Amateur Hockey Association, bandy, Canada, field hockey, Hockey Night in Canada, hurling, ice hockey, James Creighton, Manitoba Professional Hockey League, McGill University, Montreal, Montreal City Hockey League, National Hockey League, National Sports of Canada Act, Olympic Games, puck, shinty, Stanley Cup, Victoria Skating Rink, Winter Carnival
(originally published to Helium writing site, now gone)
Canada’s climate is well suited to ice hockey. Winter throughout the country is quite cold and many of its numerous water bodies freeze over, creating ideal conditions for skating, hockey and other ice games. Nineteenth century European immigrants brought various hockey-type games to Canada, such as bandy, shinty, hurling and field hockey. The local Mi’kmaq people were already playing their own hockey-type game.
The first games were played on frozen ponds, lakes and rivers, or on iced over streets or parks, using hockey sticks and a hard rubber ball. There were few rules and no set number of players, so long as the sides were reasonably balanced. The goal was a line scratched into the ice and the goal posts were drums, chairs, sticks or whatever items were available. Early players soon realized that changes were needed to make the game more practical. The rubber balls were too erratic and traveled too far on the ice. Teams were too large and the goal areas were not satisfactory. Enthusiasts wanted to arrange games with other teams, but a lack of rules meant that every area played the game differently.
Students at McGill University in Montreal in the 1870s were the first to come up with a set of rules, limiting the number of players to nine a side, and using a flat disk called a ‘puck’ instead of a round ball. Matches were soon organized between various centers and the game quickly gained in popularity. The first indoor match was arranged by McGill University student James Creighton at the Victoria Skating Rink in Montreal and included several McGill University students. The inside venue provided more comfort for players and spectators, especially on very cold days.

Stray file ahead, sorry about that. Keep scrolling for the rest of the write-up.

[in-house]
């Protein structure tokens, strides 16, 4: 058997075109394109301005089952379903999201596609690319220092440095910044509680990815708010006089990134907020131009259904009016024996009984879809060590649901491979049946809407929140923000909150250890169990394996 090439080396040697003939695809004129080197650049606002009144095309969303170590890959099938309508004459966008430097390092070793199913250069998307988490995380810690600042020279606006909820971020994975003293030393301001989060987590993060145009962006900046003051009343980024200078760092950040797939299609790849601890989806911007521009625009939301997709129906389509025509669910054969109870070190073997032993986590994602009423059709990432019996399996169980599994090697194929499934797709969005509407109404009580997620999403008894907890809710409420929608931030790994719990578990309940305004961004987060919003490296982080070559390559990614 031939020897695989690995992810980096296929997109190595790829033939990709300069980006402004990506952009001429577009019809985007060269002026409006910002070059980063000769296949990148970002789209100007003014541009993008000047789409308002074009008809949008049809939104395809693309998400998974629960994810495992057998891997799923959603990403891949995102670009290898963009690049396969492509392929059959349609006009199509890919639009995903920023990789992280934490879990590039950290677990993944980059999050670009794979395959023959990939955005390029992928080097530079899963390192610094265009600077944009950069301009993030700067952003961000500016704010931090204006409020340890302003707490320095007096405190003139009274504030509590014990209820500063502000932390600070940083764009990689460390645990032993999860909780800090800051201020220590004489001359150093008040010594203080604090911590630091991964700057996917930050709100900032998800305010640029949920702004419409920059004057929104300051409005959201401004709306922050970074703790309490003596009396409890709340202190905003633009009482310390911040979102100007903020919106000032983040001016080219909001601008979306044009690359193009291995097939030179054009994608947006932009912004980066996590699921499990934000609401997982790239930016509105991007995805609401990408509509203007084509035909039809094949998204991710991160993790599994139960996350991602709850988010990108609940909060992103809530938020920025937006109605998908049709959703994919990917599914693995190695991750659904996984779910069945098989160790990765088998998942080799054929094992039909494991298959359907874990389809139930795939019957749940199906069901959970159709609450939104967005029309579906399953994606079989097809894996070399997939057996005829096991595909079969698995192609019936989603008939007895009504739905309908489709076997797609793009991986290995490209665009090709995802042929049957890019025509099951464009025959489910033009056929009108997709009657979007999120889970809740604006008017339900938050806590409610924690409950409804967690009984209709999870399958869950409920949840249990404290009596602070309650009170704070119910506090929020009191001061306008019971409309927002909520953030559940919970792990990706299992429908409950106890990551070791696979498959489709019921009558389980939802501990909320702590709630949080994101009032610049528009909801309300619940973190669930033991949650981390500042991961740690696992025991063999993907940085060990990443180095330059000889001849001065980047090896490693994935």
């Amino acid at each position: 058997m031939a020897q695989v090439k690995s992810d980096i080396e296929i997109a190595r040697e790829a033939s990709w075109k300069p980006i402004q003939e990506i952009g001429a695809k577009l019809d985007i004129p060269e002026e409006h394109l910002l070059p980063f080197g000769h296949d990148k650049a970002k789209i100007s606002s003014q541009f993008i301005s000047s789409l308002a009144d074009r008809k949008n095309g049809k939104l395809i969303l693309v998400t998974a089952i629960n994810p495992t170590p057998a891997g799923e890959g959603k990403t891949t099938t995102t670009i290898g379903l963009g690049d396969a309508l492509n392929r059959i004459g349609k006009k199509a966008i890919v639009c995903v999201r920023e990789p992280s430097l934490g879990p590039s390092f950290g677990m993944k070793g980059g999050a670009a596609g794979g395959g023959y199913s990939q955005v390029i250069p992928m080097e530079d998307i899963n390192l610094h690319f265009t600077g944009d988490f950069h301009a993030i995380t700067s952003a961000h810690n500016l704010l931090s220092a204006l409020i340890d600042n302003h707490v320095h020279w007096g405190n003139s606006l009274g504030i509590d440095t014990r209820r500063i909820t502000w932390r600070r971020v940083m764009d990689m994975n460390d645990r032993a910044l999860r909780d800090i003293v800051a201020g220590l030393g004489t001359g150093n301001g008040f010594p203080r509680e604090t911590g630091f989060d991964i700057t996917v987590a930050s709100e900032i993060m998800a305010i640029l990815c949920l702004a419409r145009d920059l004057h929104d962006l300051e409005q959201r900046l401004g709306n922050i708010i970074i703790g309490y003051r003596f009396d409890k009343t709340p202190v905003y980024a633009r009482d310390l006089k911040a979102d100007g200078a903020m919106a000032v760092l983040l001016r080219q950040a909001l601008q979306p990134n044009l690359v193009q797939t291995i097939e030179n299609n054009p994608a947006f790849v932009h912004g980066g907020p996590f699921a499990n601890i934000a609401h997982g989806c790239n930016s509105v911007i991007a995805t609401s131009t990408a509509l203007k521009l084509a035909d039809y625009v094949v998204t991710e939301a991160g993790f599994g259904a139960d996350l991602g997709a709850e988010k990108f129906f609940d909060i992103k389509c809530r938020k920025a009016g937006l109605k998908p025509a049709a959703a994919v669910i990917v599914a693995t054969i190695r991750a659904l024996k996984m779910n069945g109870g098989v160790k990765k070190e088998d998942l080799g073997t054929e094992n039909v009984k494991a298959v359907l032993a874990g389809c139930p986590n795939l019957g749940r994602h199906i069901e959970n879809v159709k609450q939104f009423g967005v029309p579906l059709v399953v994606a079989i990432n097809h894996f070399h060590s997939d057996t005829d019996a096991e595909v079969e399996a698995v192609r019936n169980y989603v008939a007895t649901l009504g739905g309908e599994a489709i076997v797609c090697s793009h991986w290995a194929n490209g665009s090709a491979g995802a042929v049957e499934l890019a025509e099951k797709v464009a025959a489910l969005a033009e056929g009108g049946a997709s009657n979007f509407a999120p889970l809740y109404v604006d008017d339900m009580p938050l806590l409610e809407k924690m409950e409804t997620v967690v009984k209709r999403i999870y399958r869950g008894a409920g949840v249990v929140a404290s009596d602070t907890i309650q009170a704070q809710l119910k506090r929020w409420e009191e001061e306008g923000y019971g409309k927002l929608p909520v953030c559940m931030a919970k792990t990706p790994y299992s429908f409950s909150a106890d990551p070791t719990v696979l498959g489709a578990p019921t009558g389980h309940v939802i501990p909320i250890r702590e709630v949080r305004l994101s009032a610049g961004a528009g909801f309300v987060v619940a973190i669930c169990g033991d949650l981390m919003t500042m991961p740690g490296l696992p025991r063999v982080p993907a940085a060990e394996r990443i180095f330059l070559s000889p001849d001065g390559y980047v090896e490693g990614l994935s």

The popularity of ice hockey increased so rapidly that by 1883 a ‘world championship’ was included in Montreal’s Winter Carnival. There were some more rule changes and in 1885 players set up the Montreal City Hockey League in order to play a series of regular matches. In the following year, they established the Amateur Hockey Association of Canada league. Other leagues were formed in various cities. The speed of the game and the rough play were attractions, and local rivalries soon developed, ensuring large numbers of enthusiastic players and spectators.
Ice hockey soon attracted sponsors, including Lord Stanley of Preston, Canada’s governor-general. He purchased a sterling silver bowl as a trophy to be awarded to the winning team of the Dominion Hockey Challenge Cup, which soon became known as the Stanley Cup. It was first won in 1893 (and is still presented to the champion team of the National Hockey League). By this time, there were numerous leagues and teams throughout Canada. Montreal alone had almost 100 teams.
The sport became very competitive and by the early 1900s, clubs wanted to attract larger crowds and began to hire players. It had been an amateur game until then. Initial protests soon evaporated as the US was hiring many players from Canada, so it had no option but to pay its best players to keep them. The first professional league in Canada was the Manitoba Professional Hockey League in 1905. Others were formed over the following few years. Ice hockey was fast becoming a business and its operators did all they could to make sure it succeeded.
Ice hockey’s first world championship was held at the 1920 Olympic Games at Antwerp, Belgium. Canada, represented by the Winnipeg Falcons, dominated the event and won the gold medal. This gave the game a further boost at home, not that it needed it. Success continued for Canadian ice hockey. The Toronto Granites easily won the gold at the first Winter Olympics at Chamonix, France in 1924. The U of T Grads team won gold for Canada at the 1928 St Moritz Games, Switzerland, scoring 38 goals and conceding none in its three matches in the medal round. The success of ice hockey in Canada was assured.
The popularity of the game meant it was broadcast extensively on radio by the 1930s and on television from the 1950s. ‘Hockey Night in Canada’ started in 1952 with Esso as sponsor and is one of the highest rating television shows in Canada. The (US) National Hockey League, formed in 1917, includes six teams based in Canada, although most players in the league come from Canada. The two teams to have won the most Stanley Cup championships are the Montreal Canadiens with 24 and the Toronto Maple Leafs with 13.
The National Sports of Canada Act 1994 declared ice hockey as the country’s official winter sport. There are more than half a million registered players, including men, women and children. Many boys and young men aspire to play in the National Hockey League. Youth idolize and want to emulate the professional players. Ice hockey is Canada’s most prevalent winter sport, its most popular spectator sport, and its most successful sport in international competition.